Publisher's Note: Vote for your tax dollars
By Jody Reese
As concern for the economy grows, government is taking on more responsibility, from bailouts to mortgage assistance to unemployment benefits. Though there seems to be a consensus that government should be doing something, there is broad disagreement on what that should be.
On the small-government side, it’s tax cuts, fewer government mandates and regulations, and on the other side, it’s tax credits, more government regulation and cash injections to the banking industry.
All this raises an important question that we have been struggling with since the turn of the last century. What is the role of government and how should it be paid for?
Locally, there is a small movement to restrict city and town spending by capping the amount those communities can tax their constituents. The hope behind such measures is that local governments will become more efficient and offer better services for less money. The opposing view argues that local governments are already spending as little as they can to provide the current level of services and that any less spending will result in service cuts.
On the local level there is more of a consensus on what government should be spending its money on: schools, police, street maintenance, parks and fire protection. Local governments aren’t bailing out banks or helping with the auto industry. The disagreement on the local level comes down to how much should these services cost. And that, as any sales professional will tell you, comes down to value.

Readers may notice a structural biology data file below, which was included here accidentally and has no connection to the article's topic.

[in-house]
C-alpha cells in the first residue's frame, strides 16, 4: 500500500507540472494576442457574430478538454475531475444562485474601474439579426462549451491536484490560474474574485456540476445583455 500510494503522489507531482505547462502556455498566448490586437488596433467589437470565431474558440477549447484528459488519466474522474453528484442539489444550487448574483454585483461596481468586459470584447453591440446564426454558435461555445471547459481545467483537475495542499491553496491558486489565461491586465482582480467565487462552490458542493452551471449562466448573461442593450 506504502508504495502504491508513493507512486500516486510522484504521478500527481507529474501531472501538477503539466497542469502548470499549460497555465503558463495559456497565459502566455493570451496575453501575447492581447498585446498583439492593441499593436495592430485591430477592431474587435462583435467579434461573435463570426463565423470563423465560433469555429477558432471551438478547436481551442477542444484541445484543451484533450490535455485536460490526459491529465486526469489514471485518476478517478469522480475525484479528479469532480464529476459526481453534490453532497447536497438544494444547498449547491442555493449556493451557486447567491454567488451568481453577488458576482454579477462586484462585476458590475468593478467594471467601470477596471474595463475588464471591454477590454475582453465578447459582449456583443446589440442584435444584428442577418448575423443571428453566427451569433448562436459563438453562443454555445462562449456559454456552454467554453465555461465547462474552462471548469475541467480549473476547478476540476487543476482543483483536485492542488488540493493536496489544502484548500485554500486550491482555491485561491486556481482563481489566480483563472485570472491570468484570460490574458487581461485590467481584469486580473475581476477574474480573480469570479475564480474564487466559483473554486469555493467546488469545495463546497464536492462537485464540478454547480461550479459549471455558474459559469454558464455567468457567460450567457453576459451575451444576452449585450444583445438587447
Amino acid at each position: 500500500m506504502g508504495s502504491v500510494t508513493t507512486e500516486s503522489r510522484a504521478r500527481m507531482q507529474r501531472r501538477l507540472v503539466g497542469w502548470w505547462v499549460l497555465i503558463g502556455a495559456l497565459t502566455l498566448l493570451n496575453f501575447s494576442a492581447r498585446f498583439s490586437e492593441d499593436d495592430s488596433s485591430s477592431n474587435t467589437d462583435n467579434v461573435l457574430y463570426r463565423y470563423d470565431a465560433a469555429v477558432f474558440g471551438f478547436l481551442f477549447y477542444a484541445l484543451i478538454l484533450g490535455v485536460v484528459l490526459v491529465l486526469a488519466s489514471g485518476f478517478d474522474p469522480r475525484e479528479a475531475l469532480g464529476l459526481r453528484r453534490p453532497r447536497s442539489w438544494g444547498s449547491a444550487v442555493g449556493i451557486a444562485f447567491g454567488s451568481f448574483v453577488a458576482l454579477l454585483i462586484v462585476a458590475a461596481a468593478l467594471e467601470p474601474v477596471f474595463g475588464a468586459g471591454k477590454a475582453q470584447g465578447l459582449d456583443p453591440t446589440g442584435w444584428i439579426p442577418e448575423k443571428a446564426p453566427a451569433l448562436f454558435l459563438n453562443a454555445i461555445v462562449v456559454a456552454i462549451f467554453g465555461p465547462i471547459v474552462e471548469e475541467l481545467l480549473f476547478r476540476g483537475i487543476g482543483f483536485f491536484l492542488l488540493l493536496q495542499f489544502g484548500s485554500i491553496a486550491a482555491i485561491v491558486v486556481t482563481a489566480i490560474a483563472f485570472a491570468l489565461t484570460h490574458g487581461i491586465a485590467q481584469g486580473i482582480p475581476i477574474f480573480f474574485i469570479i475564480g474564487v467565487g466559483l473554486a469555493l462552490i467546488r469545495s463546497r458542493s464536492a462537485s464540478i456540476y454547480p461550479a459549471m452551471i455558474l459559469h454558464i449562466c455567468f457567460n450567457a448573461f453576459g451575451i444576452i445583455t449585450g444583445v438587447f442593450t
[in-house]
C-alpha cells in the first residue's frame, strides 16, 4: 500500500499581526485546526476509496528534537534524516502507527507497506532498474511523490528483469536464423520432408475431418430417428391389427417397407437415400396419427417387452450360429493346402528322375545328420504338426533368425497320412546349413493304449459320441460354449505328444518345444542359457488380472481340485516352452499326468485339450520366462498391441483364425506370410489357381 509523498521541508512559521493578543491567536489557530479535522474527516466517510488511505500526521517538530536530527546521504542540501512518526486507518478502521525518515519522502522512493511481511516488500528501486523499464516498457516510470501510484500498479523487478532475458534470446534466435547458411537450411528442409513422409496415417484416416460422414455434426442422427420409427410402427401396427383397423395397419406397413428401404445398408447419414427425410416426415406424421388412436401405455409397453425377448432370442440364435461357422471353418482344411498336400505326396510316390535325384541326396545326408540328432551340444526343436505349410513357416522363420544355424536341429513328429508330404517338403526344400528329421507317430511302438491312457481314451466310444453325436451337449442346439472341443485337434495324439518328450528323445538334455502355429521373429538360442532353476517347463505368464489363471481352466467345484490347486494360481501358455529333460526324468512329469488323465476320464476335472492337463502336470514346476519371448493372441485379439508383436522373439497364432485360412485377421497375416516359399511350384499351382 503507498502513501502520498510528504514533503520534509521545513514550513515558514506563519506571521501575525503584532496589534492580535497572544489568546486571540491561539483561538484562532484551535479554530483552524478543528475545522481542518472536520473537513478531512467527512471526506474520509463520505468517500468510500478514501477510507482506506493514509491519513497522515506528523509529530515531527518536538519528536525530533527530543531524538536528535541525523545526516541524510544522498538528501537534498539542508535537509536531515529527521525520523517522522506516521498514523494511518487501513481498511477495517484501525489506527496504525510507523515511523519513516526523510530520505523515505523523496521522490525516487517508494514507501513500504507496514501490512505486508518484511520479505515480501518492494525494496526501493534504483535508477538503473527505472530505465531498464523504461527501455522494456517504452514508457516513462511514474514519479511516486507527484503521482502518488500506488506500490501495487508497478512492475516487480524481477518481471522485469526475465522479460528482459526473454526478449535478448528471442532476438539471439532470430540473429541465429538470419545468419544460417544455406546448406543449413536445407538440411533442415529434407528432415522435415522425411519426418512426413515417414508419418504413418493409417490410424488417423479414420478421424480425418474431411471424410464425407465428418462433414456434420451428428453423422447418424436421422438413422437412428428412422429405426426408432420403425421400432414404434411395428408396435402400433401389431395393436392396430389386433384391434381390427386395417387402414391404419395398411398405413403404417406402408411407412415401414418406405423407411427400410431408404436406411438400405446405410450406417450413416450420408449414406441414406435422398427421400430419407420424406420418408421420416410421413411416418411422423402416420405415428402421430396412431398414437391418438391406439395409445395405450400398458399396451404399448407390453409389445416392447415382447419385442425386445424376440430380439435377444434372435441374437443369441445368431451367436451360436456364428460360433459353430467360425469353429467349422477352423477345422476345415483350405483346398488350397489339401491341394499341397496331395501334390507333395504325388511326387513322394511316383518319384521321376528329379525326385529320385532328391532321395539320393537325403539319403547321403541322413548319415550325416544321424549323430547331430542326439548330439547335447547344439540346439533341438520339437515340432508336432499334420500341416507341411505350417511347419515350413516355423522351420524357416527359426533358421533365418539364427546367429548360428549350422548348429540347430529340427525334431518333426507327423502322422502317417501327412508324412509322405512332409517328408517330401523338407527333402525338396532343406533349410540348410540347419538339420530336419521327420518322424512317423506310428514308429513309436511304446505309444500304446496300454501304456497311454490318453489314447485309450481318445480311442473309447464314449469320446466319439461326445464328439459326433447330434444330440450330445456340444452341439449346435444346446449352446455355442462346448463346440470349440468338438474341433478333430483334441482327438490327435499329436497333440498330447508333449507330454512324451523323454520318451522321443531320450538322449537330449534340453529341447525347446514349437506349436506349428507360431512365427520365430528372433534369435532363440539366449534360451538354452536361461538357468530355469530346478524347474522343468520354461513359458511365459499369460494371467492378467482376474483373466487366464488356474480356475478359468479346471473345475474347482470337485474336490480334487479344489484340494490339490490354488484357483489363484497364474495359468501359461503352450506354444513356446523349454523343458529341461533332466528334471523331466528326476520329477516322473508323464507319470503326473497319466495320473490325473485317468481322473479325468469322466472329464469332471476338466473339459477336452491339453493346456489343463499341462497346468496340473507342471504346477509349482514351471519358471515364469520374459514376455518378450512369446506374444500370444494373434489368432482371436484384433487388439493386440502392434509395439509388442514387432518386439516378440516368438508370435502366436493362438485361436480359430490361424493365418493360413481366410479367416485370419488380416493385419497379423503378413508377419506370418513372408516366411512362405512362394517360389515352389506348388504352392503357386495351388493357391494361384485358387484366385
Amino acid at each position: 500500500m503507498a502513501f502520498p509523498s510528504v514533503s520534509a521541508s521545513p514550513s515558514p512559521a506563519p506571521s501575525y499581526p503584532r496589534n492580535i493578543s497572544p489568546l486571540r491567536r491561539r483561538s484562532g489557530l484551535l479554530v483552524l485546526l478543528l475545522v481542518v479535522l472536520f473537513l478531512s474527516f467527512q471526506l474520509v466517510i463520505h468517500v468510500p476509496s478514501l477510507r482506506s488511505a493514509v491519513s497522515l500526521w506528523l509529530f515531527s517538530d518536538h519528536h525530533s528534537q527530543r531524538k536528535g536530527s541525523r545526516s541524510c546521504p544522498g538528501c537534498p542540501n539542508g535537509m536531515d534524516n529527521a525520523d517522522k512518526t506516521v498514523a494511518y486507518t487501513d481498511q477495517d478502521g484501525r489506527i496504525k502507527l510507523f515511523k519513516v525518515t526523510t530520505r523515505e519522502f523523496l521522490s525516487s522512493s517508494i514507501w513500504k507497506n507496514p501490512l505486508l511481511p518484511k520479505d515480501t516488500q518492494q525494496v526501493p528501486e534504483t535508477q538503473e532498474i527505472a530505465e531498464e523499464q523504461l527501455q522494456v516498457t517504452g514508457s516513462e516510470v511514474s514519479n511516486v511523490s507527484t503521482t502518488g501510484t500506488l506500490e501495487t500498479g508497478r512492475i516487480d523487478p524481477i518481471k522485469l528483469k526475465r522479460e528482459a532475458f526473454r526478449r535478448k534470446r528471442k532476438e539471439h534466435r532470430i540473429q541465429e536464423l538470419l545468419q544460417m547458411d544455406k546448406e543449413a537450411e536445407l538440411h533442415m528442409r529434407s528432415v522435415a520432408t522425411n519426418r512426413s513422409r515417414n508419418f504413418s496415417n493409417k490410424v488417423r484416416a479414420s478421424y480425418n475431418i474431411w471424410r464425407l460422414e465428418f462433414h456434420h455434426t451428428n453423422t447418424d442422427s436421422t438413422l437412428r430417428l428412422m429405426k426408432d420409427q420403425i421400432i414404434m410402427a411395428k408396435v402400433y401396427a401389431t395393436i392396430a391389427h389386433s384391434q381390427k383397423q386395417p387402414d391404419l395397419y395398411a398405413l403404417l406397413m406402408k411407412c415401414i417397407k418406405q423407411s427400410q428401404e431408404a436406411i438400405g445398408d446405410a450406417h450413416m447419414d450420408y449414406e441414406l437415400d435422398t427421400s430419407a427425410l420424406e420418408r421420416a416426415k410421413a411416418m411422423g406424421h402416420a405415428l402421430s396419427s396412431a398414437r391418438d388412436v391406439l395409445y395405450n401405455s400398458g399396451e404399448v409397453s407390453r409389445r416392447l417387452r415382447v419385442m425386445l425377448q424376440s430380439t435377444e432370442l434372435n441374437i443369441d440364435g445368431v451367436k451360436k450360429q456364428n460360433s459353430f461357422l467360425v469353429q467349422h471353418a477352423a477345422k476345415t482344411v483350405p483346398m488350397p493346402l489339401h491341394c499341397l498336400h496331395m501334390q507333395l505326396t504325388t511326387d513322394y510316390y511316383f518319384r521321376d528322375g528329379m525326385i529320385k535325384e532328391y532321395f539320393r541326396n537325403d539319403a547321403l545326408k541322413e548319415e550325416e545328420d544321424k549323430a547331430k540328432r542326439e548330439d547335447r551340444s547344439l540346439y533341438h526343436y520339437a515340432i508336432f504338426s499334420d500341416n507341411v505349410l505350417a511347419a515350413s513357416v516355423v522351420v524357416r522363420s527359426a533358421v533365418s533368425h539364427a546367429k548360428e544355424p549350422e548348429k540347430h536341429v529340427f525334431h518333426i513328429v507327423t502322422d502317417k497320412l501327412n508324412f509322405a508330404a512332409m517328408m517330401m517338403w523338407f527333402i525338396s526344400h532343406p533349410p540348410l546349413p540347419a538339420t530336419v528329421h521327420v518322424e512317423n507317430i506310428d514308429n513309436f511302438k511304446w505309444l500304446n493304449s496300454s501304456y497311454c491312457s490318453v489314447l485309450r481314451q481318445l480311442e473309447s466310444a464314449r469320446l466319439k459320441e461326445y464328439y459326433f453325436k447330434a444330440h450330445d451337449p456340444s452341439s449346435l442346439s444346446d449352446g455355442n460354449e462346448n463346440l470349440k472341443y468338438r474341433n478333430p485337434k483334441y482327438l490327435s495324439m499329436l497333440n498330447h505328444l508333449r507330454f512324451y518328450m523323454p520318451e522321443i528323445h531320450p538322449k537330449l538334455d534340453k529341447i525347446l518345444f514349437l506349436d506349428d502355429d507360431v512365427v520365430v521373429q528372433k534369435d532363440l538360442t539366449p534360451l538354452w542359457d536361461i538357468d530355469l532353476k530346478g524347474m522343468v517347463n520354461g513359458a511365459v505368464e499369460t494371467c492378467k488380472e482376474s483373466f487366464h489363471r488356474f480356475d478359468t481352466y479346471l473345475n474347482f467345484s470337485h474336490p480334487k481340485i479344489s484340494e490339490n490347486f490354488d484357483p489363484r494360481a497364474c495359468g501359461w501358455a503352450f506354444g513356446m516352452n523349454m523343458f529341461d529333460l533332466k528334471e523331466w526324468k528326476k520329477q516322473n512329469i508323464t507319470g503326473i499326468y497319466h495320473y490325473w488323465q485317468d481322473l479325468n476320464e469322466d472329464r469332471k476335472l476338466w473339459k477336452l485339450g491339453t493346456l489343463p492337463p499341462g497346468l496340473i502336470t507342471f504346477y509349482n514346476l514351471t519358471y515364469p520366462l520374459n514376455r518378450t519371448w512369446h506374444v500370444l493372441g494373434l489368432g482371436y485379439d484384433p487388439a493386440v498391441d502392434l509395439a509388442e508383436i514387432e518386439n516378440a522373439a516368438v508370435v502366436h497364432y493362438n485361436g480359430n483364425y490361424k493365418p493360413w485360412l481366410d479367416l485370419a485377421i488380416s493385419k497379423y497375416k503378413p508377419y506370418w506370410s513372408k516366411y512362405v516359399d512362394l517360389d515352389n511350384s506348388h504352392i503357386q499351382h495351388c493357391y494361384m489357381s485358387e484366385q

What value do customers place on that good or service? Why will consumers spend two or three times as much for a pair of Levis jeans as they will for a pair of no-brands at Building #19? Both do the same thing. The answer is value.
The struggle between paying taxes and providing services comes down to how much residents think those services are worth. That’s why people with kids in schools tend to support higher teacher pay and investment in sports facilities and why relatives of public services employees support higher pay for police officers and road workers (they see the value in terms of good jobs).
But most residents do not have a relative who works for their community or have kids in school. That leaves many with an open question: what are my tax dollars getting me? Or put another way, where is the value?
In communities where that’s not clear, tax cap proposals will succeed. In others, where local governments have had discussions with residents and are open and honest about the costs of keeping up roads, providing police protection and so on, taxpayers may be convinced of the value.
I think local government can have great value to me the taxpayer. I choose to live in a community because I like it and that includes the town services. That agreement falls apart when my local government fails to give me value for my tax dollars.
That’s the challenge that local governments face, and it’s more acute during a down time in the economy. Residents are looking to trim spending. They’ll trim where they don’t see value. Local governments will only have themselves to blame if residents don’t see the value and choose to reduce their taxes by passing a tax cap or electing officials who slash and burn.